Rich

camelspider11 May 2007 2:00 p.m. PST

As such, this type of fighting required the pikeman to hold the pike toward the rear of the pike. Not so the Swiss. The Swiss were taught to grasp the pike in the middle and literally push their way into the enemy formation. The idea was to break the cohesion of the unit The enemy unit is then at a vast disadvantage. The interpenetrated ranks are pushed back onto the rear ranks forcing the pikes of rear ranks upwards in order to not skewer their friends in front of them.

It wasn't just the Swiss, and I think it's overstating it a bit to say that most pikemen "jousted" with their opposite numbers, excepting the Swiss who pushed. Pikes were almost invariably carved so that they were thickest in the center, tapering toward both ends, and holding a spear so carved toward the rear would have been a tricky enterprise indeed.

For an example of how pikemen of less than superb training could and did literally push as a body, there's the Battle of Benburb, in the Irish Confederate Wars, when the pikemen of the Confederates literally pushed the Covenanters all the way back into the loop of the Blackwater. There's an interesting book that covers this, called "Catholic Confederates at War."

It's interesting to note that the Irish fought in rather deep formations, like the Swiss, the landsknechts and many other 16th Century formations. These are the formations that would benefit from pushing the most, and later, shallower pike arrangements from the 17th C. would probably have featured more jousting and less of the collective push of pike, when they fought at all.

As to it not lasting very long, Sir Francis Vere's memoirs suggest the contrary was often true. He recalls leading his regiment into the Spanish "at push of pike" in one incident during the second relief of Rheinberg -- Vere was wounded, unhorsed, and he lay between the pike staves of the opposing side until the English had pushed the Spaniards back away from him. But this did not end it – the push went on and on until some Shot he had earlier sent off to the flank appeared and began pouring fire into the flank of the spaniards, which caused them eventually to give way.

Gustav A11 May 2007 4:49 p.m. PST

It's perfectly possible to fence with pike regardless of wethe roen sues the 'Swiss' and the 'Landsknecht'grip. They both evolved out of the Lichtenauer School of fencing which formed the core of the German martial arts from the 14th Centiru well into the late 16th Century. The 'Landsknecht'style is based on the guard known as "pflüg" while the 'Swiss' based their on the guard "Ochs". Indeed 'Ochs' is the better of the two when using a pike as much controll is lost using "pflüg" with a 5.3 meter pike. (Which is why pike fencing slowly went out of use as pikes grew longer. Fencing gets essentialy no treatment in Wallhausen's works or in Nassau's massive Kriegsbuch.)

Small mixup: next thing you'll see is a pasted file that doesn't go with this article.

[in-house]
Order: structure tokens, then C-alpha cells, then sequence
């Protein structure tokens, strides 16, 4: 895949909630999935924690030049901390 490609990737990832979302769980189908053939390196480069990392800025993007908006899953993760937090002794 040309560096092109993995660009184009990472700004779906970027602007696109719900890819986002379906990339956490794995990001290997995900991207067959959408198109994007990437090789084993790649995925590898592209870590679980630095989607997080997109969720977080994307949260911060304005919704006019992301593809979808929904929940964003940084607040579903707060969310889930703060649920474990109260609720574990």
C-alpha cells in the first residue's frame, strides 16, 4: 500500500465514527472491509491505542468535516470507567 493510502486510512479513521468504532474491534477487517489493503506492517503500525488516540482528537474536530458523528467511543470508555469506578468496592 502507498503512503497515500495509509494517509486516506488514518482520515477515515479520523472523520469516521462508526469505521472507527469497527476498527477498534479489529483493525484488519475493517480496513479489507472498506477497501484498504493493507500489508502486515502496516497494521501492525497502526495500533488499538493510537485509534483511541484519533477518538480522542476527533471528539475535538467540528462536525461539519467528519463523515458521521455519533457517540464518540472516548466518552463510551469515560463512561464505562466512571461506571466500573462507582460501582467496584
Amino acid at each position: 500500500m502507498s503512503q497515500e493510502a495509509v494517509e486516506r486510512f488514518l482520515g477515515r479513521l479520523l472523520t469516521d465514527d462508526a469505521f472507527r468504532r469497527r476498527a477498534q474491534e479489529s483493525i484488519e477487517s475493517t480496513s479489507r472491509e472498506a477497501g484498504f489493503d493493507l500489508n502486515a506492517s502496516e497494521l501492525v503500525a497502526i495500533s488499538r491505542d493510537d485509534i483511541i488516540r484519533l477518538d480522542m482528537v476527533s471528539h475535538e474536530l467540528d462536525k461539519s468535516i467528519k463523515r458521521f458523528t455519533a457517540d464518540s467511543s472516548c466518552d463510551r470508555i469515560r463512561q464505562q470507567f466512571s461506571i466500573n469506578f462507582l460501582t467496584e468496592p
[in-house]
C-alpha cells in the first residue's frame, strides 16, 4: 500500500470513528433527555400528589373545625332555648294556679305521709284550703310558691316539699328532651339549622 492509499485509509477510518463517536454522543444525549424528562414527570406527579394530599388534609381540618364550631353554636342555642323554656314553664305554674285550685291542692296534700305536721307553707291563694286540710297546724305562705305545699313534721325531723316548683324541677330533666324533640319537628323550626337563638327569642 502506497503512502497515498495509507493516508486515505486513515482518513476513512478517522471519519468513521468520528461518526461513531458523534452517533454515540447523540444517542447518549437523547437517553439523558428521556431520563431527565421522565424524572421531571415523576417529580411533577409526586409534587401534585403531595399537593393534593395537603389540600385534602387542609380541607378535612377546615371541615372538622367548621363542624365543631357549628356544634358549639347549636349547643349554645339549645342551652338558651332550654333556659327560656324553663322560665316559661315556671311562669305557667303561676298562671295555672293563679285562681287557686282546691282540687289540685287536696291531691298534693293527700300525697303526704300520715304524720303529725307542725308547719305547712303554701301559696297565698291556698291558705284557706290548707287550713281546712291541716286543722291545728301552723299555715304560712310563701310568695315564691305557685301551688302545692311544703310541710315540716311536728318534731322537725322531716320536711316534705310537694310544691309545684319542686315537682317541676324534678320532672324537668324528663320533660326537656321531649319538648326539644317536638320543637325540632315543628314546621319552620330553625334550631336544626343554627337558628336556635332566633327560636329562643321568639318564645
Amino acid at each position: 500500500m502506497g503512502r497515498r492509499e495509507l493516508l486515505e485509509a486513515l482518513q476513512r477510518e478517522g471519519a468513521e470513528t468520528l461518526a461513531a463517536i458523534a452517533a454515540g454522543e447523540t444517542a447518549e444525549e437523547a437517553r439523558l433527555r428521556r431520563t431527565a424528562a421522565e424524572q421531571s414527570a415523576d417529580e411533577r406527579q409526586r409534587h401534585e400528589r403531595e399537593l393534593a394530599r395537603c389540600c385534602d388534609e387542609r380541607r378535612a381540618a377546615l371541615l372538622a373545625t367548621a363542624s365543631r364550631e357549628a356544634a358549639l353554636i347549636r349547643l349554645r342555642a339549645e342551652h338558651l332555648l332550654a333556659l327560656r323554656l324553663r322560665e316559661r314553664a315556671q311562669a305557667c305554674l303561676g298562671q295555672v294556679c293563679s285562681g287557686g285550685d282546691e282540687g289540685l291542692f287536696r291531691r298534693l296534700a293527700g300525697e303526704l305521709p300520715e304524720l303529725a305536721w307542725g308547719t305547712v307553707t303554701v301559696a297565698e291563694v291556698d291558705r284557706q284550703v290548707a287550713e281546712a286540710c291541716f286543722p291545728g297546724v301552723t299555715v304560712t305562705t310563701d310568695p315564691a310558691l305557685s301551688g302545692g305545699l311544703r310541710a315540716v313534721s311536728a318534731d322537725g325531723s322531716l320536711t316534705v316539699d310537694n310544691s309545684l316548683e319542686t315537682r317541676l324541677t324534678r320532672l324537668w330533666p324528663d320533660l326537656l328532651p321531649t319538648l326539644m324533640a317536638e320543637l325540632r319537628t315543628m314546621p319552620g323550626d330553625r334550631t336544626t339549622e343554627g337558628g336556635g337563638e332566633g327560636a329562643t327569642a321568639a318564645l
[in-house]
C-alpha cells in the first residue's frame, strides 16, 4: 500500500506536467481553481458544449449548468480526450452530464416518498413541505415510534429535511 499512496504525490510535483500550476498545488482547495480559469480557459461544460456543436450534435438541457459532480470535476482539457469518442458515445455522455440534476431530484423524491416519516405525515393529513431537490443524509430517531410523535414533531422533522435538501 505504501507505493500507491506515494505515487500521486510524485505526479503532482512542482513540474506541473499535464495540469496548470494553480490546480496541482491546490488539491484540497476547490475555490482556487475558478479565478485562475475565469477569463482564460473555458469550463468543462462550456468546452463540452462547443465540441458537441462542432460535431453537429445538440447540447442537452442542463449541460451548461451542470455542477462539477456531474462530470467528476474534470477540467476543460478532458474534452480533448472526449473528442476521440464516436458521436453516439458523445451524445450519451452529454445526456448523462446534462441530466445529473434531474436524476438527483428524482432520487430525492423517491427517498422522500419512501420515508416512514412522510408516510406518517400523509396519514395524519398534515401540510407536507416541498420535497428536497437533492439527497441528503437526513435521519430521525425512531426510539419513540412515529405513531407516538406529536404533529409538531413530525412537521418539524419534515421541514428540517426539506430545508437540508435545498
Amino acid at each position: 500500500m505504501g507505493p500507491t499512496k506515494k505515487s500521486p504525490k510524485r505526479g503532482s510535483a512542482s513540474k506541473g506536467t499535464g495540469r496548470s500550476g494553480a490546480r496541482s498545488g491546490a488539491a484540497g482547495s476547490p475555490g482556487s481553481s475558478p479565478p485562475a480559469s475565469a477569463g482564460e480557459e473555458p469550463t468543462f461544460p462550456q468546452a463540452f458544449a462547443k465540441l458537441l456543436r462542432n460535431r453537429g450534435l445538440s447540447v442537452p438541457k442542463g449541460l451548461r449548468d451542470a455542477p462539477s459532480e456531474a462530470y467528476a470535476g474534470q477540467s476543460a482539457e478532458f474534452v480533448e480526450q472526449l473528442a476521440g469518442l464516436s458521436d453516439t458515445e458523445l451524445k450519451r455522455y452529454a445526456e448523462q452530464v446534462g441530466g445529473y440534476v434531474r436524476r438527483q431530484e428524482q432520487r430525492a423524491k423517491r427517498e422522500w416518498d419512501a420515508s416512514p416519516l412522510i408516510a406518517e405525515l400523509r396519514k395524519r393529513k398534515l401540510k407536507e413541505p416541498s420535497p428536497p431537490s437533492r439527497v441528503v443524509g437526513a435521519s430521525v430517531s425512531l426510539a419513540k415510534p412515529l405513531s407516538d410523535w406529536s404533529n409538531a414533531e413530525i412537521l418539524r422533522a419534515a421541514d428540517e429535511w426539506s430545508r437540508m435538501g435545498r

Rich Knapton11 May 2007 11:52 p.m. PST

LarryDunn: "It wasn't just the Swiss, and I think it's overstating it a bit to say that most pikemen "jousted" with their opposite numbers, excepting the Swiss who pushed. Pikes were almost invariably carved so that they were thickest in the center, tapering toward both ends, and holding a spear so carved toward the rear would have been a tricky enterprise indeed."

The description of the difference between Swiss pike fighting techniques and that of the Landsknecht and, by extension because the fought alongside the landsknechts, the Spanish comes from Monluc. Since he fought with the Swiss and against the landskenchts and Spanish, I think he knows what he is talking about. He certainly knew more about pike fighting than any of us.

Captain Gars, tell me ore about the Lichtenauer School of fencing.

Rich

camelspider15 May 2007 10:40 a.m. PST

Rich, the Montluc quote I'm aware of says that the Swiss pointed their pikes downward, whereas the Landsknechts pointed theres upward. Montluc prefers the Swiss method. That's different, though, from saying that the Swiss pushed as a body whereas the landsknechts jousted as individuals.

Also note that the Irish used the Spanish pike drill (many of the Irish had served in the Spanish armies), and as I've pointed out, they pushed collectively as a unit with their pikes.

An interesting source on this is Delbruck's chapter "Tactics of the Spear Units" (or some similar title) in his book that's been reprinted under the title "The Dawn of Modern Warfare." Delbruck does mention that several tracts were printed in the 16th C. advocating a jousting form of combat, but, as D. mentions, these appear to have been largely ignored, and time and again one reads of period battle accounts of pike units shoving as a body, with tremendous pressure building up from the rear ranks.